The Canberra Liberals have spoken out about their fears for the safety of Canberra school kids after the ACT Government revealed that 51 schools will be left without a dedicated school bus services under the new bus network.
Following a backlash from parents and schools about the proposed bus route changes and the loss of most of the dedicated school bus services, the ACT Government adjusted its plans for the new network, releasing the new plans on Tuesday morning (16 October).
After receiving 13,000 pieces of feedback regarding the proposed bus service, the new network, which is set to remain in place for the next five years, now includes an additional 78 dedicated school bus services.
While students from 51 schools across the ACT will not have a dedicated bus service dropping them at school, Minister for Transport Meegan Fitzharris said the new network would provide a better mix of dedicated school and regular buses, depending on the needs of local school communities.
But Opposition transport spokesperson Candice Burch said she still has grave concerns about the safety of school kids on public transport.
“The Canberra Liberals welcome the fact that the Government has backflipped on its radical bus overhaul and have reinstated 78 of the services they originally said they were going to cut,” Ms Burch told Region Media.
“But there are still 51 schools that will be left without a dedicated school bus service. We can see in particular that there is a very large number of primary schools on the list of schools, so all of our previous concerns around student safety are still very relevant.”
Given the recent spate of child approaches across Canberra, with the number rising to 20 reported child approaches as of last week, Ms Burch said the Canberra community and the Liberal party are very concerned for school kids’ safety on their way to and from school.
Ms Burch said she has been inundated with complaints from parents, grandparents, teachers and concerned school principals about student safety.
Some students will now rely on expanded local or nearby rapid services with the Government set to employ new customer service officers to familiarise school children with using interchanges. But Ms Burch said it will not stop parents from being concerned for their kids’ safety.
“The Government is talking about adding one additional Customer Service Officer at interchanges, which is not nearly enough. It still means children are very vulnerable when they are walking to and from bus stops,” she said.
“If students are on public buses with other members of the public, we can’t expect the bus driver to keep an eye out for what is happening at the back of the bus.
“We have heard about teenagers and college students who have said they have had bad encounters on buses when men have sat beside them and touched their legs. If that is happening to 16, 17, 18-year-olds on public buses, I think we should be very concerned about putting primary school students on public buses.”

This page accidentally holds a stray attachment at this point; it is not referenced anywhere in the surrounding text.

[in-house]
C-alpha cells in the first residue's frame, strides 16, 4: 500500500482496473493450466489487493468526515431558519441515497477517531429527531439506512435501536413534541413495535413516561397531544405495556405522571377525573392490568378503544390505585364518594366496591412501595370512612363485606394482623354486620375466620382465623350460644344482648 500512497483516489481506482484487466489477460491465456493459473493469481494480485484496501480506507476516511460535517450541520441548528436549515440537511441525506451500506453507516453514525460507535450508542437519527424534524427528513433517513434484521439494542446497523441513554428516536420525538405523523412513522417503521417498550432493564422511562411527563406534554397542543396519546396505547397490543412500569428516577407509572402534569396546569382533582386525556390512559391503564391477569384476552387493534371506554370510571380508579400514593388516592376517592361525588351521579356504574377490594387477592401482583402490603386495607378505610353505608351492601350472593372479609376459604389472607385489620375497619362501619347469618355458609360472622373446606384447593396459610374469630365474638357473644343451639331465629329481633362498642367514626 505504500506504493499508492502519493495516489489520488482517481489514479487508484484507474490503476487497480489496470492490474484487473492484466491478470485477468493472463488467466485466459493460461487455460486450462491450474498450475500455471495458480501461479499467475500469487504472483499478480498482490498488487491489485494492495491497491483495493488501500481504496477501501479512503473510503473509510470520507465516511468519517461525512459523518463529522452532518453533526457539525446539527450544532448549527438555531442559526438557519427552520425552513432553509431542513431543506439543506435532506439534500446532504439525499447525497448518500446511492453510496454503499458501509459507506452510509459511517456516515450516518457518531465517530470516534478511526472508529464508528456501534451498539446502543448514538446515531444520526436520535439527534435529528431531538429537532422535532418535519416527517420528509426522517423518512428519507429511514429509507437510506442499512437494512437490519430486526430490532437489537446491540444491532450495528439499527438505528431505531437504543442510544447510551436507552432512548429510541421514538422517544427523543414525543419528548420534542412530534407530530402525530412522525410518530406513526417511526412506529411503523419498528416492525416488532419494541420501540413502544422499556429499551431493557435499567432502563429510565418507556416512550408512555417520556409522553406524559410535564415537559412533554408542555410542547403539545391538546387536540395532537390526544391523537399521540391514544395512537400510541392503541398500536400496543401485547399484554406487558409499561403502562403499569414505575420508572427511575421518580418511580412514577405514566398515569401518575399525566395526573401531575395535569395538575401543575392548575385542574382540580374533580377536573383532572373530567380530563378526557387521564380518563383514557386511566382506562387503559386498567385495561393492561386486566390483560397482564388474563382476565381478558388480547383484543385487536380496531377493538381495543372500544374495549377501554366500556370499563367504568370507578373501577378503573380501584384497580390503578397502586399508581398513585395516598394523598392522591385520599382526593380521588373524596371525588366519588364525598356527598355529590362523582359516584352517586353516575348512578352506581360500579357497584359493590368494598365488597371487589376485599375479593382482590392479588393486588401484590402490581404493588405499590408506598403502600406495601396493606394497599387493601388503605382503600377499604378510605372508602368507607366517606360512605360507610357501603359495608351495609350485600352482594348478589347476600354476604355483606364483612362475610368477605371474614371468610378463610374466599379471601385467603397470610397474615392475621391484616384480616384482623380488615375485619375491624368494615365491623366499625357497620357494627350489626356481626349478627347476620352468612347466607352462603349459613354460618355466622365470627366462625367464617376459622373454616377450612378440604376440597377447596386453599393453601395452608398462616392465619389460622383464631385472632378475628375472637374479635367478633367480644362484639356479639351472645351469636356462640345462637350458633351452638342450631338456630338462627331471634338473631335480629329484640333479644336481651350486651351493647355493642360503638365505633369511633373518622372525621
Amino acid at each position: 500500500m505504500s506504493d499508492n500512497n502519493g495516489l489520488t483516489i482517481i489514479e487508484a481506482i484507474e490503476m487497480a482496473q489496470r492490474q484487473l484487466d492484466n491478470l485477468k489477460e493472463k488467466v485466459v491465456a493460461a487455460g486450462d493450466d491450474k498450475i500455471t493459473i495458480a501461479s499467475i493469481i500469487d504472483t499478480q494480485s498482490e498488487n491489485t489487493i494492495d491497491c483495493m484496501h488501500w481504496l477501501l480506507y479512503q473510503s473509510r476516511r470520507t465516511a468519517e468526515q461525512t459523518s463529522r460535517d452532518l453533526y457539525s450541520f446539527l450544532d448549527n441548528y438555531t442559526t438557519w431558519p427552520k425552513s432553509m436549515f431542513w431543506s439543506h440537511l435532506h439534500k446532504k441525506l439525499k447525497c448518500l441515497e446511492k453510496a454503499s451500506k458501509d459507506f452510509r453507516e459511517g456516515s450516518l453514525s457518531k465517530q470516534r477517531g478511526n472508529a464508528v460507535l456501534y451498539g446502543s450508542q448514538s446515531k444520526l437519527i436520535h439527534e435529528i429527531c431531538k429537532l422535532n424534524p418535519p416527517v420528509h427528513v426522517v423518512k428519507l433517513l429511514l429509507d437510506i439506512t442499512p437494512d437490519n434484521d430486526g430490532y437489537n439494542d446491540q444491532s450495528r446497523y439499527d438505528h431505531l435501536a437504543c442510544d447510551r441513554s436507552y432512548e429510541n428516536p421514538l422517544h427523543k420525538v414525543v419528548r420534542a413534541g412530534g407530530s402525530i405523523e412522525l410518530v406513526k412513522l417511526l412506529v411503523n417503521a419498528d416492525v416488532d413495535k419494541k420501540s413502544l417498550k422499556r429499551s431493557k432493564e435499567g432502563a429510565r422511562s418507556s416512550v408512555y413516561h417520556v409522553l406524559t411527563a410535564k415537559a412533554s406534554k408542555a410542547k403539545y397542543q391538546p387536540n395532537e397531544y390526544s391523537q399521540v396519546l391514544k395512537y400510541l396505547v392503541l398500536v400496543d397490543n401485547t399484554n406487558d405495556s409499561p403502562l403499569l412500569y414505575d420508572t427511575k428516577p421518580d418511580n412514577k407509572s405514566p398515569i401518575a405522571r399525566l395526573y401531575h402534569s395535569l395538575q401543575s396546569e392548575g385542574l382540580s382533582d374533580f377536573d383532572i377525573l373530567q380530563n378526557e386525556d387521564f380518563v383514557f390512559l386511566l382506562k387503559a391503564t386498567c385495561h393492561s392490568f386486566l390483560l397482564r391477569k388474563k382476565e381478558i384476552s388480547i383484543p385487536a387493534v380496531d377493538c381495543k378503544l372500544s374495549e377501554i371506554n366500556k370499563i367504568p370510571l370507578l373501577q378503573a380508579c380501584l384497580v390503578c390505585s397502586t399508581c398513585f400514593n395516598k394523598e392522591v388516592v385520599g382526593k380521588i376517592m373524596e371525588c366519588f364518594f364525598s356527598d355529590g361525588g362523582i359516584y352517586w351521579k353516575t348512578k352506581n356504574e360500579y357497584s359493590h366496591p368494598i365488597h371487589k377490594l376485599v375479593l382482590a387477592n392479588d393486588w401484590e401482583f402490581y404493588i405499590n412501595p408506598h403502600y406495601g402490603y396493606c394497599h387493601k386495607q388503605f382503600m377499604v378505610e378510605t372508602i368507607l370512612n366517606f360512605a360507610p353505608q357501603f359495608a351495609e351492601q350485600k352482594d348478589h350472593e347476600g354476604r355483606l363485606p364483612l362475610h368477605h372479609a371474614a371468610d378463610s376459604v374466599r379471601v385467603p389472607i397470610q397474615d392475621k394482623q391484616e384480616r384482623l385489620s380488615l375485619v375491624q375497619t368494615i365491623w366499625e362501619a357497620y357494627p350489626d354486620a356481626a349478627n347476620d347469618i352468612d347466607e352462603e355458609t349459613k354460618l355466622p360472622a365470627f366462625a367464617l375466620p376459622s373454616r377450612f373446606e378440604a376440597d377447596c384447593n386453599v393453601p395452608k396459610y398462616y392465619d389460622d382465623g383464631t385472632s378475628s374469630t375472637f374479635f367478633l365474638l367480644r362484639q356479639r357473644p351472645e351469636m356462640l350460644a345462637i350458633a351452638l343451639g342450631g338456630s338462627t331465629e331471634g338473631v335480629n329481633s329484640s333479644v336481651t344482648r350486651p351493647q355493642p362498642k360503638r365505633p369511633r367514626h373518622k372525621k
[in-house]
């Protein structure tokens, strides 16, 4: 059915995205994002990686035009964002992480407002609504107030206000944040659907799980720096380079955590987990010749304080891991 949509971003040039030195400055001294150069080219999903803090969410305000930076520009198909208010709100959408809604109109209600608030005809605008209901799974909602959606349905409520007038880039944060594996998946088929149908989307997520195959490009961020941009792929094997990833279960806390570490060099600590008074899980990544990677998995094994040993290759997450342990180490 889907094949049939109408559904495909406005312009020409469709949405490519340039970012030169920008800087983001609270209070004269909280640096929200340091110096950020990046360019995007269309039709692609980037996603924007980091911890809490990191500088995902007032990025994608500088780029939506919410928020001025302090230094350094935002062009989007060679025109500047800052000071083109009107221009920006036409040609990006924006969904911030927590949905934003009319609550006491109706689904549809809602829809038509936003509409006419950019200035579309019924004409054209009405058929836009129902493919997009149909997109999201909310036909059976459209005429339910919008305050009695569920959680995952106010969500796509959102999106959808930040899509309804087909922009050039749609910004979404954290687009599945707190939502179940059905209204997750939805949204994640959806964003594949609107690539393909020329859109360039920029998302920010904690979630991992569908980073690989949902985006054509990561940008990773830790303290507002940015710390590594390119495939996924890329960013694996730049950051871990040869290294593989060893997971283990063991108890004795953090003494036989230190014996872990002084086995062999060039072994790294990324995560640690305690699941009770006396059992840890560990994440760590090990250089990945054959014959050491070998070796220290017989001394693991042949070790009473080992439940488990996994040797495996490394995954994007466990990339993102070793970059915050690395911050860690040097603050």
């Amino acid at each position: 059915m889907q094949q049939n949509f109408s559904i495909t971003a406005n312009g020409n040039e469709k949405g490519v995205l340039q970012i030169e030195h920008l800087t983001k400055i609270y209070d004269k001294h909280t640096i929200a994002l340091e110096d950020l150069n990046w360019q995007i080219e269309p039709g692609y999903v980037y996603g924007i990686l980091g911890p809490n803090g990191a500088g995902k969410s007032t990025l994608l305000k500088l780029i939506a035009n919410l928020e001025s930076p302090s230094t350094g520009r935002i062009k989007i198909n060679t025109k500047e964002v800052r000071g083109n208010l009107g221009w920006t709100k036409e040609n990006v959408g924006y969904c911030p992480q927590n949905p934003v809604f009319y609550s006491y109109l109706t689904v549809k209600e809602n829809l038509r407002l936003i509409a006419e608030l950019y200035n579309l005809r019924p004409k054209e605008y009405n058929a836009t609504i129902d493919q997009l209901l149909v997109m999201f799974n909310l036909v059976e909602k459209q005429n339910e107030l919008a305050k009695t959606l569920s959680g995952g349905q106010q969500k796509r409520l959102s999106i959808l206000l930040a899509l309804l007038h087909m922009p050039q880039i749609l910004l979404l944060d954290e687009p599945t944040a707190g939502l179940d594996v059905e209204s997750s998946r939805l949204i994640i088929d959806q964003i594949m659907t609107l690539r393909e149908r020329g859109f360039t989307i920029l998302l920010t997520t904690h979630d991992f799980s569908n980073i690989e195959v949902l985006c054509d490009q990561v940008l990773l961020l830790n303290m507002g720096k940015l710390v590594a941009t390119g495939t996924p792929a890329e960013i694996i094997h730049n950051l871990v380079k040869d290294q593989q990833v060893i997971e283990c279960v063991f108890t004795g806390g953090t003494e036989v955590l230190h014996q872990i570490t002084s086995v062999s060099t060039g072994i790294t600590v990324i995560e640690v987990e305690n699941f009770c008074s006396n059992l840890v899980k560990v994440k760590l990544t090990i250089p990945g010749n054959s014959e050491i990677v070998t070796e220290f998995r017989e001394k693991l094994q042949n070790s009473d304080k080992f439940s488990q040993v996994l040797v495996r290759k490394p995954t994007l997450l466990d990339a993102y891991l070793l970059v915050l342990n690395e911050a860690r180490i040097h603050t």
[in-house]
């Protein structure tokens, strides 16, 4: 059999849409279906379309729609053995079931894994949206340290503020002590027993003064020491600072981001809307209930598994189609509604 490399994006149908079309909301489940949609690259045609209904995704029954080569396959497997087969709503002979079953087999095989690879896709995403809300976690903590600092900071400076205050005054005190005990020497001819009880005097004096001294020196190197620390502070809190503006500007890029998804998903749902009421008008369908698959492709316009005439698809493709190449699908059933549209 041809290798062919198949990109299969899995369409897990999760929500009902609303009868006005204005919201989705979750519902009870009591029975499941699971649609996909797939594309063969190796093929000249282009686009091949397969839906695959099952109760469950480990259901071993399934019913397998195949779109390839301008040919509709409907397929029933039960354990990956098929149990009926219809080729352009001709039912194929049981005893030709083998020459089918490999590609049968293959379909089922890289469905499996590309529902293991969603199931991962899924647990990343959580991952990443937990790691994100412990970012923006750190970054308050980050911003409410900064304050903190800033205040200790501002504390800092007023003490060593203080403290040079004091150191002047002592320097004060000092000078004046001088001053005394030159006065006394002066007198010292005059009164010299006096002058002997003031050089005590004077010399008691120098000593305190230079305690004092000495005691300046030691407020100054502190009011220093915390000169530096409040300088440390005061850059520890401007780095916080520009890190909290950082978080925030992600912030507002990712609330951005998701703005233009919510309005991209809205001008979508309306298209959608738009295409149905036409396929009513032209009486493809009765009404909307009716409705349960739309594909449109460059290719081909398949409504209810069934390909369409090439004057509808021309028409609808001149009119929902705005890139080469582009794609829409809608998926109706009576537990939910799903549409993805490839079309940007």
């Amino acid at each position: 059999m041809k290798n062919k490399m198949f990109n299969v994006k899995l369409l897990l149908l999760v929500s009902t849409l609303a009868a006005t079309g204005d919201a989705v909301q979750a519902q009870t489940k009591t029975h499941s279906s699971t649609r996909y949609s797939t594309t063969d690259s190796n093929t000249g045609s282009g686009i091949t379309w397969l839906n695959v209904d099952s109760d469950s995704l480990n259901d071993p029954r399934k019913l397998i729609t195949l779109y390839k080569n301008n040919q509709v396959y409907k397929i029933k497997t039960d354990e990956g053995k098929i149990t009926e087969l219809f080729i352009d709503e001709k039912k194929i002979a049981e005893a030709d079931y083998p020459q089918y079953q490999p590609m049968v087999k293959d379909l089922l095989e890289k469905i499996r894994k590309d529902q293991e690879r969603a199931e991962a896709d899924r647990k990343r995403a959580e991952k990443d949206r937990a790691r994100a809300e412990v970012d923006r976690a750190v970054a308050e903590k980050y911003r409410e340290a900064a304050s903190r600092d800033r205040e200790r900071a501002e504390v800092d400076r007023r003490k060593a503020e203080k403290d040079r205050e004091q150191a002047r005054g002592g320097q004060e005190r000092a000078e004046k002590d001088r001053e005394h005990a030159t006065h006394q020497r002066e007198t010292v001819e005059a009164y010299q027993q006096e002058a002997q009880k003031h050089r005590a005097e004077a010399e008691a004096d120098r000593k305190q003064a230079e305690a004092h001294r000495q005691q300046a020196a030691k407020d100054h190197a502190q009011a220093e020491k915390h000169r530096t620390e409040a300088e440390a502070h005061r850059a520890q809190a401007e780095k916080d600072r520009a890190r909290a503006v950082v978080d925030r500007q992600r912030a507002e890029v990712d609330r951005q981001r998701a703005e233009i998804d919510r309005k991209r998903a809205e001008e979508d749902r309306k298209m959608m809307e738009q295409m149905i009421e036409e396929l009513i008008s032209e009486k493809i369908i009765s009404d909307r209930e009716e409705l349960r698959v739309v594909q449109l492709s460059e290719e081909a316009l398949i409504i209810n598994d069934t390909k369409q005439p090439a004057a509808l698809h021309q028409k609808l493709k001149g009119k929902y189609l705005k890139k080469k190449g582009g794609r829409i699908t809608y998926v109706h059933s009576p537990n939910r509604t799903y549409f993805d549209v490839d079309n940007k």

Ms Fitzharris said the new bus network had been designed to encourage more students to use public transport, give families greater choice and help offer students greater flexibility while getting them to school on time.
Ms Fitzharris said the 51 schools which will not have dedicated bus services are primary, early childhood or infant schools which have very low bus patronage or high schools or colleges that are now well-served by regular route services.
“We really want to encourage more students to catch public transport to and from school, and we have worked extensively over the past few months with schools and the education sector to deliver a balanced network that will encourage more students onto buses and light rail,” Ms Fitzharris said.
“We know currently around 60 per cent of students who catch a bus to school use the regular network, so kids are very happy to catch regular buses, which are safe, flexible and easy to use.
“By changing the network so more regular buses and light rail serve schools, we give families more options and reduce travel times for students so they can get to school on time.”
Ms Fitzharris said the number one priority of the new network would be helping students navigate the system safely.
“We want students to be safe on our buses, which is why we will ensure there is more help and supervision at interchanges. We will employ more customer service officers and school crossing supervisors, improve the infrastructure around schools and provide better information to help people navigate the new network,” she said.
“There will still be 222 dedicated school bus services every day for students across the territory. These services will be simpler and easier for students to use, with most services running both morning and afternoon using the same route number.”